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Ethernet switch device driver model (switchdev)
===============================================
Copyright (c) 2014 Jiri Pirko <jiri@resnulli.us>
Copyright (c) 2014-2015 Scott Feldman <sfeldma@gmail.com>
The Ethernet switch device driver model (switchdev) is an in-kernel driver
model for switch devices which offload the forwarding (data) plane from the
kernel.
Figure 1 is a block diagram showing the components of the switchdev model for
an example setup using a data-center-class switch ASIC chip. Other setups
with SR-IOV or soft switches, such as OVS, are possible.
User-space tools
user space |
+-------------------------------------------------------------------+
kernel | Netlink
|
+--------------+-------------------------------+
| Network stack |
| (Linux) |
| |
+----------------------------------------------+
sw1p2 sw1p4 sw1p6
sw1p1 + sw1p3 + sw1p5 + eth1
+ | + | + | +
| | | | | | |
+--+----+----+----+----+----+---+ +-----+-----+
| Switch driver | | mgmt |
| (this document) | | driver |
| | | |
+--------------+----------------+ +-----------+
|
kernel | HW bus (eg PCI)
+-------------------------------------------------------------------+
hardware |
+--------------+----------------+
| Switch device (sw1) |
| +----+ +--------+
| | v offloaded data path | mgmt port
| | | |
+--|----|----+----+----+----+---+
| | | | | |
+ + + + + +
p1 p2 p3 p4 p5 p6
front-panel ports
Fig 1.
Include Files
-------------
#include <linux/netdevice.h>
#include <net/switchdev.h>
Configuration
-------------
Use "depends NET_SWITCHDEV" in driver's Kconfig to ensure switchdev model
support is built for driver.
Switch Ports
------------
On switchdev driver initialization, the driver will allocate and register a
struct net_device (using register_netdev()) for each enumerated physical switch
port, called the port netdev. A port netdev is the software representation of
the physical port and provides a conduit for control traffic to/from the
controller (the kernel) and the network, as well as an anchor point for higher
level constructs such as bridges, bonds, VLANs, tunnels, and L3 routers. Using
standard netdev tools (iproute2, ethtool, etc), the port netdev can also
provide to the user access to the physical properties of the switch port such
as PHY link state and I/O statistics.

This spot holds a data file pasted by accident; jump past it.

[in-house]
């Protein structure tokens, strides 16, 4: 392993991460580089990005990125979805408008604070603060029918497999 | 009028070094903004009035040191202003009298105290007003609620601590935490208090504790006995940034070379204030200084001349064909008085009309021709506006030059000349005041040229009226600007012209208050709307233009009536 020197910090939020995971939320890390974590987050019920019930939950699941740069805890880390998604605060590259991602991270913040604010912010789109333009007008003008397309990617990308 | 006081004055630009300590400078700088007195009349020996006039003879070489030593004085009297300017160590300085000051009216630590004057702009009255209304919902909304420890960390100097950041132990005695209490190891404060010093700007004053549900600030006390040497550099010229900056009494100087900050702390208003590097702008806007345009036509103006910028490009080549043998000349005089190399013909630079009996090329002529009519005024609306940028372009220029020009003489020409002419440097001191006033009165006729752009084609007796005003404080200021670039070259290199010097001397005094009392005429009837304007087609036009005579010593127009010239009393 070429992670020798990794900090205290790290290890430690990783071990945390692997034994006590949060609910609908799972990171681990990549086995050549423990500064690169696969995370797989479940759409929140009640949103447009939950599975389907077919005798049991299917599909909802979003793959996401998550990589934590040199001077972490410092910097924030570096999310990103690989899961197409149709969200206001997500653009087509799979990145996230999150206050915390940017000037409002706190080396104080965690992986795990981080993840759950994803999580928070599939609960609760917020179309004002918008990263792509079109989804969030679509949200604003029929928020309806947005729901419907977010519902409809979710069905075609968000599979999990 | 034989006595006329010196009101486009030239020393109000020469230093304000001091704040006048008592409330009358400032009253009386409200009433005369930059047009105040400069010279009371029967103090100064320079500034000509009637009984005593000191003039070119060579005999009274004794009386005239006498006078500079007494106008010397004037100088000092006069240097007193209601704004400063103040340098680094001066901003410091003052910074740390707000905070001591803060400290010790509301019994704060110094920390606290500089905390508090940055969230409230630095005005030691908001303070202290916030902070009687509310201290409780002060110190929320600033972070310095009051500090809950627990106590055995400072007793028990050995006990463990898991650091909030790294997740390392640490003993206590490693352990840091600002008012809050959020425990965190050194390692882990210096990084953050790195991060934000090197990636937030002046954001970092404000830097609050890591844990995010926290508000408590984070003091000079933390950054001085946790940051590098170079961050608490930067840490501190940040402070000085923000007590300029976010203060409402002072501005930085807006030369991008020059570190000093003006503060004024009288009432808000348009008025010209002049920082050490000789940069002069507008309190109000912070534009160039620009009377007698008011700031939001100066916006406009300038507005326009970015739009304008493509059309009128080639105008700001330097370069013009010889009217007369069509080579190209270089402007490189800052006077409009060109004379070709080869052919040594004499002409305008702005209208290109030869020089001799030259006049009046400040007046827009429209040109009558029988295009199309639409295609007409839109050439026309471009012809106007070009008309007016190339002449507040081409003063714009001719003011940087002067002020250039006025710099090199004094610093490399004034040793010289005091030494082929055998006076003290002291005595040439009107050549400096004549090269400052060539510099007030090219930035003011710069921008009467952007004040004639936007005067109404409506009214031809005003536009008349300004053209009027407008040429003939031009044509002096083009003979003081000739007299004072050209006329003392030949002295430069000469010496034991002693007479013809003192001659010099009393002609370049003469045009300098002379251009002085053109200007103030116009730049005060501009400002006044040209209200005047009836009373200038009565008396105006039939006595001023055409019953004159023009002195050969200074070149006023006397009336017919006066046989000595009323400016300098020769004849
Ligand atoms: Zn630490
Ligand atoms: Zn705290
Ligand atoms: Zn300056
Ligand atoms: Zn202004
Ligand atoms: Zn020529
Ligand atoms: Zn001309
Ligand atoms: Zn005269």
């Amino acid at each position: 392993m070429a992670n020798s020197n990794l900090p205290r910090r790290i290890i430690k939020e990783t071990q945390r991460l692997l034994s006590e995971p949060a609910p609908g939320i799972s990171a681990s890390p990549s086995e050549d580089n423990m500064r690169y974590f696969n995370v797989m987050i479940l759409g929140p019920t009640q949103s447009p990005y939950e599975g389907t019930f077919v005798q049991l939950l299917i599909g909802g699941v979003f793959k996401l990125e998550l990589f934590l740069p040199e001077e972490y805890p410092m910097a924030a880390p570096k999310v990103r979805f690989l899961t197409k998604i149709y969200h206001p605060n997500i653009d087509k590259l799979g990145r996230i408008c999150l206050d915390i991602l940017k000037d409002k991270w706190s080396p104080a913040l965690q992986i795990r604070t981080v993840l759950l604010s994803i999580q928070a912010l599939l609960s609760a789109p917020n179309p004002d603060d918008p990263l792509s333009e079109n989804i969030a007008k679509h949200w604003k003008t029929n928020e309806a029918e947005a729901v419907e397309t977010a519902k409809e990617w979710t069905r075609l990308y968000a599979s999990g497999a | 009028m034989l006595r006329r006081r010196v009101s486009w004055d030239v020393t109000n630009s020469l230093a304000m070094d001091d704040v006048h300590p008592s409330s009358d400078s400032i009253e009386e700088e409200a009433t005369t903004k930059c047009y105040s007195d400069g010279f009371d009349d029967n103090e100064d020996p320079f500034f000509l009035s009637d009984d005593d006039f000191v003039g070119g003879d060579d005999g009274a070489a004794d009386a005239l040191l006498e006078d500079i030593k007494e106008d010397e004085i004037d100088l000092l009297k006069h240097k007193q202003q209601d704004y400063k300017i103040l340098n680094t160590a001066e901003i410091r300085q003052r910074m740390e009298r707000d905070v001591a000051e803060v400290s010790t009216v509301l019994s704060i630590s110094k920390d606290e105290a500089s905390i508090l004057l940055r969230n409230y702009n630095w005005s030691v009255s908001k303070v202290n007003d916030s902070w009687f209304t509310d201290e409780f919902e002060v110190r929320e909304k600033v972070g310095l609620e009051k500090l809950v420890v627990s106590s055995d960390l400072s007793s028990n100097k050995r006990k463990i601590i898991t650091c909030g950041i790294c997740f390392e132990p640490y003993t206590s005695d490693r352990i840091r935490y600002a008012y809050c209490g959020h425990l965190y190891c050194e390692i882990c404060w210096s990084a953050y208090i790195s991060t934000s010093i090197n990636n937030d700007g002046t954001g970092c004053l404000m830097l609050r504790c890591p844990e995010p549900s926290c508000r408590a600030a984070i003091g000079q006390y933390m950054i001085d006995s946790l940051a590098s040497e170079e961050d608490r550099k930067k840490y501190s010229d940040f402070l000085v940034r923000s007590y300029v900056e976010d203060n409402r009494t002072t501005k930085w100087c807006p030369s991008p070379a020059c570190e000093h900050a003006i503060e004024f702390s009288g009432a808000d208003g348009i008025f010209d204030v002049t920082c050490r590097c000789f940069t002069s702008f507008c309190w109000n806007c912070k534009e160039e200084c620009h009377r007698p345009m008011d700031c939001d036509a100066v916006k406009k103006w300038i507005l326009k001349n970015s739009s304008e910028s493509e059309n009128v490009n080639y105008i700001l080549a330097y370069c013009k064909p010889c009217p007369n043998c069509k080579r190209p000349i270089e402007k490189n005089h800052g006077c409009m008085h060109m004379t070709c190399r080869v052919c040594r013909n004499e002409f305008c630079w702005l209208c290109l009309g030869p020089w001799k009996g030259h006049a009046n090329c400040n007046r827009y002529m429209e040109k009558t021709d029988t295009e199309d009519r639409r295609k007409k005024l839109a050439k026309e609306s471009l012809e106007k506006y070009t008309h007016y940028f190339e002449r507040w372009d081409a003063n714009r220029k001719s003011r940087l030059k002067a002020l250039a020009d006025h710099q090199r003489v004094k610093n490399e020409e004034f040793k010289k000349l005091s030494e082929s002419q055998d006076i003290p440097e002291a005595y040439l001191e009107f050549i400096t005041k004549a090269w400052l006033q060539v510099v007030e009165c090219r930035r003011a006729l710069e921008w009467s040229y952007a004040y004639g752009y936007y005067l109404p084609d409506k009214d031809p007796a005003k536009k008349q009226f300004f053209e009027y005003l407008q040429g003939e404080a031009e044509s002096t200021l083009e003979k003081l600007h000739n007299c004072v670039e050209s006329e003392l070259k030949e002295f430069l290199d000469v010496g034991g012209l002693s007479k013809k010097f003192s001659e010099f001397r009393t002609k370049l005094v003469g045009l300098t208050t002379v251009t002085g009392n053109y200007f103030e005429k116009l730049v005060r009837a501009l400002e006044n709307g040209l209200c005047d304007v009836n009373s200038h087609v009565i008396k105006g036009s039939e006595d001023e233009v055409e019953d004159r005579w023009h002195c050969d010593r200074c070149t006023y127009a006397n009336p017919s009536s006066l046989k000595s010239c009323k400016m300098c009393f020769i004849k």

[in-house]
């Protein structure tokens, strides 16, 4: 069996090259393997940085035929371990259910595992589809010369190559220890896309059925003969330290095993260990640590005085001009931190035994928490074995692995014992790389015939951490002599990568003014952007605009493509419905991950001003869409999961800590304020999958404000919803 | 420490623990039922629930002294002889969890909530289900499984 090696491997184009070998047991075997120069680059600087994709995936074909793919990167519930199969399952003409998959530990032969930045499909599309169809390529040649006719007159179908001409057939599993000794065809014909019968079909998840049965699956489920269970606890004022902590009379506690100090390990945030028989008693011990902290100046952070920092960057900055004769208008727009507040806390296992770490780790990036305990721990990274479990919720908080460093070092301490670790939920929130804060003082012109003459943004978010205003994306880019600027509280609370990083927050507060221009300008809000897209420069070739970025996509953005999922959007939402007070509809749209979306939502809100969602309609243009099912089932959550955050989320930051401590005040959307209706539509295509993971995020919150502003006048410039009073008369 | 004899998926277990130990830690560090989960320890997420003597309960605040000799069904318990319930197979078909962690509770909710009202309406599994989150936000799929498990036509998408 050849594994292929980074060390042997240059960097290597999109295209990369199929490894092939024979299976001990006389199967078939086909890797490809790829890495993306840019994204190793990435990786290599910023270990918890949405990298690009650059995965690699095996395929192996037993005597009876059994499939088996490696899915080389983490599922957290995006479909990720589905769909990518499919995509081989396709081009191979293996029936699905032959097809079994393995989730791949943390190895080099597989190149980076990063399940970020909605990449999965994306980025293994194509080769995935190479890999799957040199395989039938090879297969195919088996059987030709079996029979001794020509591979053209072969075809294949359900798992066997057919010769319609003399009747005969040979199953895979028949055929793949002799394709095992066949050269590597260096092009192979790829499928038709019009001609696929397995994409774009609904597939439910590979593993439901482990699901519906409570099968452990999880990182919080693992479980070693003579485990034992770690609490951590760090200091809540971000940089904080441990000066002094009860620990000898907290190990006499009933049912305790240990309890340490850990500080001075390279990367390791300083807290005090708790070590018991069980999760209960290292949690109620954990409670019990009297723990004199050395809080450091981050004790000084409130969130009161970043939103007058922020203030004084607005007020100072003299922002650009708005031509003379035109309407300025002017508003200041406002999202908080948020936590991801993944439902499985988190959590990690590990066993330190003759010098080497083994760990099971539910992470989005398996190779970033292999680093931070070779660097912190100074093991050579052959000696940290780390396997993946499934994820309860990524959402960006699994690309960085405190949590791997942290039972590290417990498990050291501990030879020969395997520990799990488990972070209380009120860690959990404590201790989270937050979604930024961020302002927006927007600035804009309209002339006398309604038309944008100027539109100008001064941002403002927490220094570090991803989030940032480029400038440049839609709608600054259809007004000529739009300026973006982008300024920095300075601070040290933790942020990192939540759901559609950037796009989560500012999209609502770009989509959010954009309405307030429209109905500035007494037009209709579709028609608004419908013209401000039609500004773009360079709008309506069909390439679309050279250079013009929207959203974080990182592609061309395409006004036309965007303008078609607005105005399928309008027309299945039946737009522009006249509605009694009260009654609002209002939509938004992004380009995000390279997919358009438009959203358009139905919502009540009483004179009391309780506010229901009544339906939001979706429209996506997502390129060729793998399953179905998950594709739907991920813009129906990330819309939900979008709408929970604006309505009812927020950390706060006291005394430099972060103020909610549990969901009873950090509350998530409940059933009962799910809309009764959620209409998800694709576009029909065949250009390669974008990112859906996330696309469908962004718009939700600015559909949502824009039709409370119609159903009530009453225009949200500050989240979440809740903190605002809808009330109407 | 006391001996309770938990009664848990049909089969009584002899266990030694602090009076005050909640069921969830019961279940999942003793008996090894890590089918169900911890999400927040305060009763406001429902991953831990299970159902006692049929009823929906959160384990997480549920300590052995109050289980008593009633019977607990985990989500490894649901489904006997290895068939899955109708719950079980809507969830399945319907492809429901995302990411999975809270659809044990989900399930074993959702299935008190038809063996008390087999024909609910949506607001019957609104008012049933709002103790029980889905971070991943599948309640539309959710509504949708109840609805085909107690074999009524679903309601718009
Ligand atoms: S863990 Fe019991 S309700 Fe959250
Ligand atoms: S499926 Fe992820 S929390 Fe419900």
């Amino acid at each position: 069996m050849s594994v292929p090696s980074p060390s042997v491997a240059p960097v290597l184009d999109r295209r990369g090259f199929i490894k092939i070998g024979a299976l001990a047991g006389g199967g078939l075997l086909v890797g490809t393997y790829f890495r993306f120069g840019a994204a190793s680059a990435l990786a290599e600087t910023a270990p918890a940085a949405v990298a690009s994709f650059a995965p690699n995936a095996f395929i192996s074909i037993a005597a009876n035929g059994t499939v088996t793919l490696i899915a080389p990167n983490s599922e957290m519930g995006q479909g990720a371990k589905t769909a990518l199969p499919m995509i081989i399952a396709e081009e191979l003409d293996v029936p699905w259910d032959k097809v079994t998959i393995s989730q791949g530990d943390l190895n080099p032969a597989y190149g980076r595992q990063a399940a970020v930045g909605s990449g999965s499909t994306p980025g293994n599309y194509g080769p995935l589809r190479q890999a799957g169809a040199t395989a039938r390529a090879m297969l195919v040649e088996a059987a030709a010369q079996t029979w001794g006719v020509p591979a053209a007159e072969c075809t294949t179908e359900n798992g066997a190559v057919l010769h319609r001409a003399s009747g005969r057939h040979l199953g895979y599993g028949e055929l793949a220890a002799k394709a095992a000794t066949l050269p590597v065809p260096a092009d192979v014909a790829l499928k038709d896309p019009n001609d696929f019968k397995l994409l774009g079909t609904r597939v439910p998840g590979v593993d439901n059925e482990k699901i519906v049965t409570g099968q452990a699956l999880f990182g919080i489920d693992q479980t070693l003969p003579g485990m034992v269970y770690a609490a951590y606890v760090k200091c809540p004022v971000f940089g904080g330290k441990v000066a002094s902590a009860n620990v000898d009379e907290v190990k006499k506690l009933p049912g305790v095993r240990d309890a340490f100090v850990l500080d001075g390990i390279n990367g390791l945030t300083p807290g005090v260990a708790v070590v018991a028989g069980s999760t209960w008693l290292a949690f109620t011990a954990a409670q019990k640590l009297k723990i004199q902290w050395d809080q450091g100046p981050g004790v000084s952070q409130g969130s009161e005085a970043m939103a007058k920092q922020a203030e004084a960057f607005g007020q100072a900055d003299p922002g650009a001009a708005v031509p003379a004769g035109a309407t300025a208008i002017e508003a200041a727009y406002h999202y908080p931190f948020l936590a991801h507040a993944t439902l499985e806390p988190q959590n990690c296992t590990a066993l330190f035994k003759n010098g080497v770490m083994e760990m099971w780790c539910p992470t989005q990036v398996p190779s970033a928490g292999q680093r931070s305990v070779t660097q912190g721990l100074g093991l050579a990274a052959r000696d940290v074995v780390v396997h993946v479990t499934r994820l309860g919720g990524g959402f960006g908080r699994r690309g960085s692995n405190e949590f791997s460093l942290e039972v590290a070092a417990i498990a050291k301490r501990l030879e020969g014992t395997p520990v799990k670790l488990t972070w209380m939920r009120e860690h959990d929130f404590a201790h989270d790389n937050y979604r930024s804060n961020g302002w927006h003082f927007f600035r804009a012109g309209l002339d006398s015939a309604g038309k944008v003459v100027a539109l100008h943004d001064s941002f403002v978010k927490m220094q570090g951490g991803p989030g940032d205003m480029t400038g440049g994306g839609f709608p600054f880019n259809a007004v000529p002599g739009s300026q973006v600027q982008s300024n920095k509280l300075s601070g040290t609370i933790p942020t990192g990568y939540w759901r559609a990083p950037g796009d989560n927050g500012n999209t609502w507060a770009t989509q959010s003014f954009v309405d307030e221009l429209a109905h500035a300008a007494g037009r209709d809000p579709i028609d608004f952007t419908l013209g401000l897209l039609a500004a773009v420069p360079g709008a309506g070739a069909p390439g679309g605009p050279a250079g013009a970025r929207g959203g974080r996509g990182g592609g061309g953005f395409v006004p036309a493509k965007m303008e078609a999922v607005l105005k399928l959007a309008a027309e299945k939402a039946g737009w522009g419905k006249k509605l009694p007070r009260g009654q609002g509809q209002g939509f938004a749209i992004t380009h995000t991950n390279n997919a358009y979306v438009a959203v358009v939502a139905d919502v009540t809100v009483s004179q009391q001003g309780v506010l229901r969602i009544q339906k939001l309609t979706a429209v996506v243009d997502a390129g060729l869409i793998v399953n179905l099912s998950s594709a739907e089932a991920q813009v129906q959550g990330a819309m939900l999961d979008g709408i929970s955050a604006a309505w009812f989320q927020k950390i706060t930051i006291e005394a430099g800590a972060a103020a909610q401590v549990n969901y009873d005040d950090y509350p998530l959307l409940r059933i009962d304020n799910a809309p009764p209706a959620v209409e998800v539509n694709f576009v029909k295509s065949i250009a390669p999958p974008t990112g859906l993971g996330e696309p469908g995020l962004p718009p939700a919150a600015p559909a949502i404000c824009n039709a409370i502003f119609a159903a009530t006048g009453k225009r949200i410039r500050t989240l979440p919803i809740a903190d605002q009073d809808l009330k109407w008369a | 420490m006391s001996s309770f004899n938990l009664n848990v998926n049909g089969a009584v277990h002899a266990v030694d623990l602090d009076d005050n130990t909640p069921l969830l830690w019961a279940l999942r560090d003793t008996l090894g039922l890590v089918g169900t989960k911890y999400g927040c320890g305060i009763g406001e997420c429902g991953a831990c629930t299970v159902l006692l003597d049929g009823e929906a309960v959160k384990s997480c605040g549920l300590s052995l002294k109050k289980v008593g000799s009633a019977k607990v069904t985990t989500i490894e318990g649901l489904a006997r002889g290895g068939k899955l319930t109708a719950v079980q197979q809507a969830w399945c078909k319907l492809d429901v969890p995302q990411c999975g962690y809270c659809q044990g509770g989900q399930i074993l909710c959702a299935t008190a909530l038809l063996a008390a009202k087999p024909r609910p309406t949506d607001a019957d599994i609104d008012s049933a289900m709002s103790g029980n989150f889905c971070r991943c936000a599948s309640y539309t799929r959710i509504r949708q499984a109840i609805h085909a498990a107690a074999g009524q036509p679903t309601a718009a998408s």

There is (currently) no higher-level kernel object for the switch beyond the
port netdevs. All of the switchdev driver ops are netdev ops or switchdev ops.
A switch management port is outside the scope of the switchdev driver model.
Typically, the management port is not participating in offloaded data plane and
is loaded with a different driver, such as a NIC driver, on the management port
device.
Switch ID
^^^^^^^^^
The switchdev driver must implement the net_device operation
ndo_get_port_parent_id for each port netdev, returning the same physical ID for
each port of a switch. The ID must be unique between switches on the same
system. The ID does not need to be unique between switches on different
systems.
The switch ID is used to locate ports on a switch and to know if aggregated
ports belong to the same switch.
Port Netdev Naming
^^^^^^^^^^^^^^^^^^
Udev rules should be used for port netdev naming, using some unique attribute
of the port as a key, for example the port MAC address or the port PHYS name.
Hard-coding of kernel netdev names within the driver is discouraged; let the
kernel pick the default netdev name, and let udev set the final name based on a
port attribute.
Using port PHYS name (ndo_get_phys_port_name) for the key is particularly
useful for dynamically-named ports where the device names its ports based on
external configuration. For example, if a physical 40G port is split logically
into 4 10G ports, resulting in 4 port netdevs, the device can give a unique
name for each port using port PHYS name. The udev rule would be:
SUBSYSTEM=="net", ACTION=="add", ATTR{phys_switch_id}=="<phys_switch_id>", \
ATTR{phys_port_name}!="", NAME="swX$attr{phys_port_name}"
Suggested naming convention is "swXpYsZ", where X is the switch name or ID, Y
is the port name or ID, and Z is the sub-port name or ID. For example, sw1p1s0
would be sub-port 0 on port 1 on switch 1.
Port Features
^^^^^^^^^^^^^
NETIF_F_NETNS_LOCAL
If the switchdev driver (and device) only supports offloading of the default
network namespace (netns), the driver should set this feature flag to prevent
the port netdev from being moved out of the default netns. A netns-aware
driver/device would not set this flag and be responsible for partitioning
hardware to preserve netns containment. This means hardware cannot forward
traffic from a port in one namespace to another port in another namespace.
Port Topology
^^^^^^^^^^^^^
The port netdevs representing the physical switch ports can be organized into
higher-level switching constructs. The default construct is a standalone
router port, used to offload L3 forwarding. Two or more ports can be bonded
together to form a LAG. Two or more ports (or LAGs) can be bridged to bridge